The `Glasgow School' of Paton, Findlay and Cathcart: conservative thought in chemical physiology, nutrition and public health

Smith, D. and Nicolson, M. (1989) The `Glasgow School' of Paton, Findlay and Cathcart: conservative thought in chemical physiology, nutrition and public health. Social Studies of Science, 19(2), pp. 195-238. (doi:10.1177/030631289019002001) (PMID:11622464)

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In the early decades of the twentieth century, the `Glasgow School' of D. N. Paton, L. Findlay and E. P. Cathcart developed a distinctive approach to the scientific study of nutrition and to the social application of scientific knowledge. They adhered to the practice of chemical physiology, which they defended against the encroachment of a reductionist, modernizing biochemistry. In the face of rival claims from the emergent professional biomedical scientists, Paton, Findlay and Cathcart upheld a more traditional view of medical education and the relationship between the doctor and the laboratory scientist. They also lent their medical and scientific authority to the then Government's policy of minimal intervention in the condition of the poor, employing arguments hostile to rational, scientistic reform. Using Karl Mannheim's concept of `styles of thought', the paper characterizes the rhetoric of the Glasgow School as being `conservative' in style. It is suggested that Paton, Findlay and Cathcart used conservative thought as a useful tactic in the defence of a wide variety of social interests. This study of the Glasgow School is intended as a contribution to the history of physiology, biochemistry and nutrition, to the understanding of the interactions between the laboratory and the clinic, and to the literature on styles of thought.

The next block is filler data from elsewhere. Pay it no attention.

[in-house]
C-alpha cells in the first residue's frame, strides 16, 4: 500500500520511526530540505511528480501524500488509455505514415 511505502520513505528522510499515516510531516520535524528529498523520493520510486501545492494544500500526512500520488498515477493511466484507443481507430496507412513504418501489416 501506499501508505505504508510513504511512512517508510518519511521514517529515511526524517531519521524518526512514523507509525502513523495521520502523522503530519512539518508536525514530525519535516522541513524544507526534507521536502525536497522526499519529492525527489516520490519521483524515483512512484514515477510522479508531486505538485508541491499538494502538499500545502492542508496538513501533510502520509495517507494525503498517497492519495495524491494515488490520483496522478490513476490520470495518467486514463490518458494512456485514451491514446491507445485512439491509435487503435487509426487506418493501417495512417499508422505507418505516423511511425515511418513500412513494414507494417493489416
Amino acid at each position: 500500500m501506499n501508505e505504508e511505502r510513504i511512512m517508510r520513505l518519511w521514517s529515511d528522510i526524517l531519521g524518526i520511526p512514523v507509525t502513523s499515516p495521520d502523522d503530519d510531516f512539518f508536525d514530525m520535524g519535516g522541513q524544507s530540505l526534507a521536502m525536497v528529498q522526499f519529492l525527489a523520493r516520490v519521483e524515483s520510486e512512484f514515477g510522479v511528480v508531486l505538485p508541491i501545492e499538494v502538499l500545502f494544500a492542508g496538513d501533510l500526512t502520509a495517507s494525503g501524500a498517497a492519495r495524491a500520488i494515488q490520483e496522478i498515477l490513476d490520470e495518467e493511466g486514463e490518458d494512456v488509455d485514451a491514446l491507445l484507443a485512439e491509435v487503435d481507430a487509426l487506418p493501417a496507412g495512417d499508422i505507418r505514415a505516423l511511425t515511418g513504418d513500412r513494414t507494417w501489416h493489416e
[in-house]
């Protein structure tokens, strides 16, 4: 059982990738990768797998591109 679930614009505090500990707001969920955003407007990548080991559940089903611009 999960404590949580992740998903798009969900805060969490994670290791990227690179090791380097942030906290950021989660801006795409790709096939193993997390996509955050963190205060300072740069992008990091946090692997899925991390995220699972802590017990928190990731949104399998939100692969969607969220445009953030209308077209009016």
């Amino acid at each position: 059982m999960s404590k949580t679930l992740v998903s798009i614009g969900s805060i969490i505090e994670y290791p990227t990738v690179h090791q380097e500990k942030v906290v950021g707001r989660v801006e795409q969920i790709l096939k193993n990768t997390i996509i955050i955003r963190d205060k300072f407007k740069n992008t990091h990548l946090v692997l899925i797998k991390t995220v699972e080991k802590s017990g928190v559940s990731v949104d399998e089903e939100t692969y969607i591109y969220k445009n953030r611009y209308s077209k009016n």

Item Type:Articles
Glasgow Author(s) Enlighten ID:Nicolson, Professor Malcolm
Authors: Smith, D., and Nicolson, M.
College/School:College of Medical Veterinary and Life Sciences > Institute of Health and Wellbeing > Social Scientists working in Health and Wellbeing
College of Social Sciences > School of Social and Political Sciences > Economic and Social History
Journal Name:Social Studies of Science
ISSN (Online):1460-3659

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